About ten months ago the Kingfield Neighborhood Association (KFNA) closed its office at its long term location at 38th and Pleasant moved in with the Lyndale Neighborhood Association (LNA) at 35th and Nicollet. This was both out of necessity, and opportunity. Working side by side (with masks and 6’ apart!) provides both organizations the opportunity to increase our successful collaborations on civic engagement projects, fun events like Nicollet Open Streets, but also assuring food security, engaging environment projects, and communications like this newspaper. In the face of shrinking resources from the city, there was also a financial necessity to consolidating offices.
Together we are rebranding the space as the South Nicollet Action Center and we had an extensive schedule for events and activities planned to reinvigorating the Nicollet Avenue storefront throughout 2020. About nine months ago, COVID-19 was recognized in Minnesota and we closed our doors in accordance with the health mandate and shelved our event plans. Not working in the space, however, has not stopped either neighborhood associations’ work in our community, both independently and together. Both KFNA and LNA have spent the nine months providing vital communications to our constituents regarding COVID, curfews, food access, Census 2020, safety recommendations, encampments and housing, as well as passing on communications for the City and the State. Through the last nine months KFNA and LNA have also partnered on projects to advance anti-racism and organizing weekly food drives for our neighbors and providing adult basic education programs.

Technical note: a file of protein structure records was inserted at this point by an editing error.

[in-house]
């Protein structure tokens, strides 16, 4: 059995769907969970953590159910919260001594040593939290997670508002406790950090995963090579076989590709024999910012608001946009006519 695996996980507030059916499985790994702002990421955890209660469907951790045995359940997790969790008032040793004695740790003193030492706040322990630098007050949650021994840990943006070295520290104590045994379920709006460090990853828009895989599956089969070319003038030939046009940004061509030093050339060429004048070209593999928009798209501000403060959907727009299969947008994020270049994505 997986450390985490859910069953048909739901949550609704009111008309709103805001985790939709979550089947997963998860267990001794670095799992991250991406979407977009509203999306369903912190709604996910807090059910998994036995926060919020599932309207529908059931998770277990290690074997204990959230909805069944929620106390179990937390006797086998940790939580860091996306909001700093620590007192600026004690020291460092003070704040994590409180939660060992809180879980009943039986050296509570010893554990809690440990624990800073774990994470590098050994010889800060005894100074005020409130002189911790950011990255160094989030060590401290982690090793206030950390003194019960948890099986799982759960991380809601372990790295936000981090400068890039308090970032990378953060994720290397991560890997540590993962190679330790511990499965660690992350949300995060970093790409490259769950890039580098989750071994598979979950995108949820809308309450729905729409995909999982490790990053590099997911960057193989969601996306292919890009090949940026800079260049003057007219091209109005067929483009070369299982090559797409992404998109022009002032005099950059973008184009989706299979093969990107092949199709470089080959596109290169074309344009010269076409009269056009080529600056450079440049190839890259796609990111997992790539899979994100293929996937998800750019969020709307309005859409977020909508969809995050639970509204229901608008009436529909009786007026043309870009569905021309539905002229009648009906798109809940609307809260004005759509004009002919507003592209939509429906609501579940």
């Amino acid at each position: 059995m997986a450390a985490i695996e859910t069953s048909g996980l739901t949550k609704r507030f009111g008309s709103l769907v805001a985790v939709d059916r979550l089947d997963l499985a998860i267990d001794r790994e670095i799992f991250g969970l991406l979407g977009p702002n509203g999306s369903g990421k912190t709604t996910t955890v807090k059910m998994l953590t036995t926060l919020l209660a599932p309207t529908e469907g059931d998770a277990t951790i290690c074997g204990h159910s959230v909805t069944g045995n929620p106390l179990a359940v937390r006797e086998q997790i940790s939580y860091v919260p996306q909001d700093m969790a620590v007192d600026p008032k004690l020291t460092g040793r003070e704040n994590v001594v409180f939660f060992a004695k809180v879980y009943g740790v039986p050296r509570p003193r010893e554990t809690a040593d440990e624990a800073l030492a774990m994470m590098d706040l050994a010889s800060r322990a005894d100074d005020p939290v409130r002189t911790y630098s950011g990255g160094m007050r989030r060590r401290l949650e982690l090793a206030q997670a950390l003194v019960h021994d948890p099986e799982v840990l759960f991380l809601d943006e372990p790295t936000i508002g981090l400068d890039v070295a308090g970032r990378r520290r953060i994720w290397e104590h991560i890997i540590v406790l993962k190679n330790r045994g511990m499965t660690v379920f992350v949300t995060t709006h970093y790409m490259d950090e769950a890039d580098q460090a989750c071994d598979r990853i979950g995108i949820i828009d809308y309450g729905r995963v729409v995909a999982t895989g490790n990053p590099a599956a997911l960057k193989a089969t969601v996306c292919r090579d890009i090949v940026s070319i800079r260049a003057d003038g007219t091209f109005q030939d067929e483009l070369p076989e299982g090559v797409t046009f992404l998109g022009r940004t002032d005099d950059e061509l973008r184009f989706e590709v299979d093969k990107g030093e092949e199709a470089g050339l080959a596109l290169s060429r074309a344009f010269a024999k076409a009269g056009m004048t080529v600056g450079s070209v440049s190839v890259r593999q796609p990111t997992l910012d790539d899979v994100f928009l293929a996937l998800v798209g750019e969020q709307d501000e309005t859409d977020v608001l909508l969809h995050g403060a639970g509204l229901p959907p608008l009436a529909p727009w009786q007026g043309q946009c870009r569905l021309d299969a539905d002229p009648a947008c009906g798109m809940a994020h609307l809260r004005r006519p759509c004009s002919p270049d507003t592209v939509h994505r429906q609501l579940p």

This is work that our organizations planned and wanted to do together, but it is not at all being done in the way that we expected or wanted to do it. But then in 2020, what is happening as we expected or planned for?
On top of the increased need within our communities, and adjustments in how we work to build community and connect neighbors without being able to physically gather, we are also facing a major reduction in funding from the City. These proposed cuts to neighborhood funding impacts neighborhoods across the city. Kingfield is facing a 65% reduction in support from the City and Lyndale and 18% cut. These cuts not only impede our ability to do the work that you’ve come to expect, it stops us from investing in new, marginalized, and vulnerable communities that call our neighborhoods their home.
If you care about the work that we do, we ask that you be a part of our work and support it. The best way for us to plan for our future is for neighbors to make monthly reoccurring donations of any amount to either of our organizations. This allows us to balance the ebbs and flows of funders, including the City the Minneapolis. Reoccurring gifts, and end-of-year donations, can be made as follows.
KFNA will continue to advocate for our residents throughout this pandemic, including pushing the City to provide the resources and services that our residents need. And we will continue to educate and empower neighbors to take action and be leaders both in our neighborhoods and in the City, creating a fair and just community for all residents.
We do look forward to the day when we can invite you into our shared space to plan actions and mobilize our community together. Until then find us at via email at email@example.com.
Sarah Linnes-Robinson, Director, Kingfield Neighborhood Association